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LWV League of Women Voters of California Education Fund
Smart Voter
Santa Cruz County, CA November 2, 2004 Election
Measure J
Transportation Improvement Sales Tax
County of Santa Cruz

50,024 / 43.3% Yes votes ...... 65,628 / 56.7% No votes

See Also: Index of all Measures

Results as of Nov 23 10:56am, 100.0% of Precincts Reporting (279/279)
Information shown below: Fiscal Impact | Impartial Analysis | Arguments | Full Text

Shall a half-cent sales tax be adopted to improve transportation in Santa Cruz County? Improvements will include: widening Highway 1 with carpool/bus/emergency lanes; improving local streets, sidewalks and bike paths, safety on Highway 17, elderly/disabled transportation; building a Coastal bike/walking path next to the rail line; and a Pajaro train station. This 30-year measure will be monitored by an independent oversight committee.

Fiscal Impact from County Auditor-Controller:
Measure J is a 1/2 Special Tax for Highway 1 and Other Transportation

Projections Measure J is a special tax to provide funds that can legally be used only for Highway 1 and other local transportation projects specified in the Expenditure Plan for the Measure. The tax is limited to thirty years. The tax may be retired earlier than the full 30-year term if funds are no longer needed for debt service and if all projects and commitments in the Expenditure Plan have been fulfilled.

Fiscal Effect Measure J is a transactions and use tax, also known as a sales tax. The tax will be paid by residents and visitors on all taxable sales occurring in Santa Cruz County. In general, taxable sales include all retail purchases except food. Taxable sales do not include services. The direct fiscal impact of a 1/2 sales tax is 50 for each one hundred dollars ($100) spent on taxable transactions. Payment is collected at the time of sale.

Estimated Tax Revenue The estimated tax revenue over the 30 year life of Measure J is $577,000,000 measured in 2003 dollars. The revenue estimate includes a 1.5% growth factor each year. The revenue estimate has not been adjusted for inflation. It is assumed that inflation revenue increases will be offset by inflation in the costs to deliver the projects. All revenue produced by the Measure would be deposited into the Measure J Regional Transportation Fund established and maintained by the Auditor-Controller.

Expenditure Plan The Measure is a special tax that is restricted for certain transportation projects set forth in the Measure's Expenditure Plan. Below is a summary of the Expenditure Plan for the estimated Measure J tax revenue. The table shows the percentage distribution and estimated amount rounded to the nearest million dollars for each project to be funded by Measure J tax revenue.

Project % Est. Amount

Highway 1 Projects o Highway 1 Widening/Carpool and Bus Lanes 63.0% $363,000,000 o Highway 1 Bicycle/Pedestrian Crossings 1.0% $6,000,000 o Highway 1 Express Buses 1.0% $6,000,000 o Highway 1 Park and Ride Lots and Carpool Programs
1.5% $9,000,000

Other Transportation Projects

o Local City & County Transportation Improvements allocated among the cities and the County based on population
19.5% $112,000,000

o Highway 17 Safety Programs 1.0% $6,000,000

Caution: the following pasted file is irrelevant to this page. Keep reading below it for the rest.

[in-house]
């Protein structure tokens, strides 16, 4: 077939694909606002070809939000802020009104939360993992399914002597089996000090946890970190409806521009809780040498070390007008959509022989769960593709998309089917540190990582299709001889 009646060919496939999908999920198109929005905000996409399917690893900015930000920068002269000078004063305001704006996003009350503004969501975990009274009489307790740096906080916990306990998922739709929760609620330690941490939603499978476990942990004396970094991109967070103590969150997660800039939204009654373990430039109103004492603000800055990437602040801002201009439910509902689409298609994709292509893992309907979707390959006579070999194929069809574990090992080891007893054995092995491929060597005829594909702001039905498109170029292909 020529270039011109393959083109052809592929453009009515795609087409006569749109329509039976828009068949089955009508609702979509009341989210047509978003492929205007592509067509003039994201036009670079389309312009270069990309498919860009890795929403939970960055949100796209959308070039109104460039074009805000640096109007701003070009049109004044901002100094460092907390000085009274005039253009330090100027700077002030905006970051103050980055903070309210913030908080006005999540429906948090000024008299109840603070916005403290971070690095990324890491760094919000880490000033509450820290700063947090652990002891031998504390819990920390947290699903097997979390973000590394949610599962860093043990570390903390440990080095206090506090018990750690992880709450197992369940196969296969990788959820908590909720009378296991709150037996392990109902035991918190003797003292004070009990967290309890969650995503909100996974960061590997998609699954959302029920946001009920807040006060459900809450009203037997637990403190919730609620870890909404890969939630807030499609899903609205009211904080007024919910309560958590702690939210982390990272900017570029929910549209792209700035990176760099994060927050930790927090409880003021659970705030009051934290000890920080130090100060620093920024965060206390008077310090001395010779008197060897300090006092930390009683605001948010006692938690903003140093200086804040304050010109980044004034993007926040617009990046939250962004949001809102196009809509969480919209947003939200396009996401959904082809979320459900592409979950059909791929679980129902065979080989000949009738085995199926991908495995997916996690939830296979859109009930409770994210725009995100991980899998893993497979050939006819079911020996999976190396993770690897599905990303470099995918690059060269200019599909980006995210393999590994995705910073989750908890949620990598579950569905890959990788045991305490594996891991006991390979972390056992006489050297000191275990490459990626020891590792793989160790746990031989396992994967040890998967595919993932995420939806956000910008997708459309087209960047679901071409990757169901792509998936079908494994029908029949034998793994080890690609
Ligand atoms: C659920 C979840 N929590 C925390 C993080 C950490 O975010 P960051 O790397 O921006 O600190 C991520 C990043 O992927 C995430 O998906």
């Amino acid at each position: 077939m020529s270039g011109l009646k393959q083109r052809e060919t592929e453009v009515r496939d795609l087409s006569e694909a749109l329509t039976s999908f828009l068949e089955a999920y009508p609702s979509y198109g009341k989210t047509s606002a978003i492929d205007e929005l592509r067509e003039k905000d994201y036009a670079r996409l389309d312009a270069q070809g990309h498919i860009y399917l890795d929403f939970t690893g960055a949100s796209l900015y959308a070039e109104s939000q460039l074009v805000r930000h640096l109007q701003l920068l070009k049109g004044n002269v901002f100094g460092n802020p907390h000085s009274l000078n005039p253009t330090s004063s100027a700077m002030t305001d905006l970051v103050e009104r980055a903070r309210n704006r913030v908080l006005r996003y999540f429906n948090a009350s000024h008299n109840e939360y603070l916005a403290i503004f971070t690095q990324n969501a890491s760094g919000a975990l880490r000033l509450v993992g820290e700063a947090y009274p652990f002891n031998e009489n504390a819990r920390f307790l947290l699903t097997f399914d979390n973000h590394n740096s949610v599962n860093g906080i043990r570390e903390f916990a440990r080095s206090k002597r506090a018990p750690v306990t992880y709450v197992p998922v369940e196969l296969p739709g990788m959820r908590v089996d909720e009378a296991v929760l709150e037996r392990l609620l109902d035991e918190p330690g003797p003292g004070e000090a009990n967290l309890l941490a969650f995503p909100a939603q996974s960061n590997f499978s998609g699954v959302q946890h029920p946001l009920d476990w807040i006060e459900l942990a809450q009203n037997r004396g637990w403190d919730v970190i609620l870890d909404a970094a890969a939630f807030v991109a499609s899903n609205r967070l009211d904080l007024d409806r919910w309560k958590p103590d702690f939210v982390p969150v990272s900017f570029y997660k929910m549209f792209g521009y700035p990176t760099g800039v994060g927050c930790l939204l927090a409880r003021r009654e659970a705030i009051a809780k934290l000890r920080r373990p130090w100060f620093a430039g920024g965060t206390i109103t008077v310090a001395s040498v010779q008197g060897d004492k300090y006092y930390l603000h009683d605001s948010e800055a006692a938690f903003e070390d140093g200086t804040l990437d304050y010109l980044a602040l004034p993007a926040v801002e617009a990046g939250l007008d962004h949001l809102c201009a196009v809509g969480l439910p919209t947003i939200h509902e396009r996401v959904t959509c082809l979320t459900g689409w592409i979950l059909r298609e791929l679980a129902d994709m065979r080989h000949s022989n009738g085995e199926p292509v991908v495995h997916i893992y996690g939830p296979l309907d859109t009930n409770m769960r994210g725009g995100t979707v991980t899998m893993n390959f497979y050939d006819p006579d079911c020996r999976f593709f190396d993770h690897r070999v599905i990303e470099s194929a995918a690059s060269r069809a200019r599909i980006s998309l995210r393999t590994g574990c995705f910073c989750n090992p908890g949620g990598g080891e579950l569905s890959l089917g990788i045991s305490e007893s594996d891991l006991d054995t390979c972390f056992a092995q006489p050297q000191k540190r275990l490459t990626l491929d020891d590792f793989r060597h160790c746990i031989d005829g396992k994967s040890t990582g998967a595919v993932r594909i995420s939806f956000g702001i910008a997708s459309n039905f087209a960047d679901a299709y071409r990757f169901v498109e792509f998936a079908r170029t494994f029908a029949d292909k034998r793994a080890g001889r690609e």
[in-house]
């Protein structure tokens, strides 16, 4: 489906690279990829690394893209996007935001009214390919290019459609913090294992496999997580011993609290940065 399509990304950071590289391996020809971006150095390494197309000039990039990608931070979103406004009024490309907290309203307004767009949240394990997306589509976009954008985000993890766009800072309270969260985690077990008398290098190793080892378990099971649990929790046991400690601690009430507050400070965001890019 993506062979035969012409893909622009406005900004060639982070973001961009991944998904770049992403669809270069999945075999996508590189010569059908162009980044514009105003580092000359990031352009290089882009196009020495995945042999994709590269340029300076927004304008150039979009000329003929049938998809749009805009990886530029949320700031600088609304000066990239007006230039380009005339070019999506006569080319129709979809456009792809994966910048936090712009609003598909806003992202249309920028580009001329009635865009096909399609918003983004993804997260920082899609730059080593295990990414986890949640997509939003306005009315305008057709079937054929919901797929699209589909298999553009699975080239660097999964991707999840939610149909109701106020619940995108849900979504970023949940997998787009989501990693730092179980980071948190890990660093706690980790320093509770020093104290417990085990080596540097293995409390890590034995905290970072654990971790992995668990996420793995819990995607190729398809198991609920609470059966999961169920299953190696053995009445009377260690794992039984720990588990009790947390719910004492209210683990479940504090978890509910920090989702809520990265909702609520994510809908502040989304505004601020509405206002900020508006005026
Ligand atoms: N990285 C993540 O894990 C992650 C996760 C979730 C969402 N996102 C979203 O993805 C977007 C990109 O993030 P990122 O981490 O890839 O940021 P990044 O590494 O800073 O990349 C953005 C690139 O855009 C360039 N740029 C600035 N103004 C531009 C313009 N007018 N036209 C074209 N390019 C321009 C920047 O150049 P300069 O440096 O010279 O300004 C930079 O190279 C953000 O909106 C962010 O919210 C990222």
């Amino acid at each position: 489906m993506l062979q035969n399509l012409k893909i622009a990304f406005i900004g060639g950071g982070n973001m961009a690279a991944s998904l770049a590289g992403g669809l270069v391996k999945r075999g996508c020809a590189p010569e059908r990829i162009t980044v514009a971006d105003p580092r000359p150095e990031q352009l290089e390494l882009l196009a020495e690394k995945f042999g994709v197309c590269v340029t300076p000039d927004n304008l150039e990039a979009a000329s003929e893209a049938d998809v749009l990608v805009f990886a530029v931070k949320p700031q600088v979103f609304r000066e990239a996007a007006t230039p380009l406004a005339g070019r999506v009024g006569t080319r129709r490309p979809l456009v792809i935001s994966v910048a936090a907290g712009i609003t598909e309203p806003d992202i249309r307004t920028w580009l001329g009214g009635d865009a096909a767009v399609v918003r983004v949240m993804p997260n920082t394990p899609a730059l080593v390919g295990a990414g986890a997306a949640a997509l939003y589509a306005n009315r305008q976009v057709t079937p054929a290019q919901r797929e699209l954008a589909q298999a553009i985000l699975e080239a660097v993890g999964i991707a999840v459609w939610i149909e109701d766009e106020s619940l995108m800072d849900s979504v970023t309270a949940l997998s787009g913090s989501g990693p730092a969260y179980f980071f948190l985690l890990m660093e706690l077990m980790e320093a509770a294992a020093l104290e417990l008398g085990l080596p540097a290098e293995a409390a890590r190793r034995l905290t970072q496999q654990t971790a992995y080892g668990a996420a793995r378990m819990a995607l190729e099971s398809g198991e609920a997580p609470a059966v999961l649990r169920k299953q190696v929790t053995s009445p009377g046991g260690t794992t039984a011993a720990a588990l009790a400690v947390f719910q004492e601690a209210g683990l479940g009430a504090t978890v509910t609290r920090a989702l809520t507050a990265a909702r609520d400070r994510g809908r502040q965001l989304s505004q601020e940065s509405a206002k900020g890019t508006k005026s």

o Senior & Disabled Transportation Services 4.0% $23,000,000

o Watsonville-Pajaro Junction Rail Station 1.0% $6,000,000

o Coastal Bicycle/Pedestrian Trail, adjacent to Rail Line
4.0% $23,000,000

o Contingency/Reserve 3.0% $17,000,000

o Administration 1.0% $6,000,000

Total 100.0% $577,000,000

Debt The Measure authorizes the issuance of debt payable from the Measure's tax revenues. The Measure gives priority for the issuance of debt to the Highway 1 Projects and states that debt service shall have priority over other distributions.

Accountability of Funds The Measure creates an independent audit committee of four members to oversee the annual financial audits of the funds, allocations and expenditures of revenues of the Regional Transportation Fund.

s/ Gary A. Knutson, Auditor-Controller Santa Cruz County 44-514 9200

Impartial Analysis from County Counsel
Local Transportation Improvement Act This ballot measure, if adopted by the voters, would enact a one-half of one (0.5) percent increase to the sales tax rate applied throughout the cities and unincorporated area of the County of Santa Cruz. All revenue produced by the proposed sales tax increase would be deposited into the Regional Transportation Fund, required by the measure to be established and maintained by the County Auditor-Controller.

The Regional Transportation Fund may only legally be used to finance the transportation improvement projects described in the Local Transportation Expenditure Plan included in and approved as part of the ballot measure.

The current sales tax rate in the City of Santa Cruz is eight and one-quarter (8.25) percent while the rate for the remaining cities and unincorporated area is eight (8) percent. Accordingly, if this ballot measure is adopted the sales tax rate would add one-half of one (0.5) percent to the existing rate for each city and the unincorporated area for a thirty year period.

The proposed increased sales tax, like the current sales tax, would be imposed upon the sale of all tangible personal property sold at retail within the cities and the unincorporated area of the County as well as upon the storage, use or other consumption of tangible personal property purchased from any retailer in the cities and County.

This ballot measure proposes a "special purpose tax," rather than a "general purpose tax," and requires the affirmative vote of at least two-thirds of those voting for adoption.

Dated: August 17, 2004
s/ DANA MCRAE County Counsel

  Official Information

Santa Cruz County Regional Transportation Commission
Events

Televised forum. 8 p.m. Saturday, October 24 and 6 p.m. Monday, October 25, Comcast 25/Charter 71.
News and Analysis

Watsonville Register-Pajaronian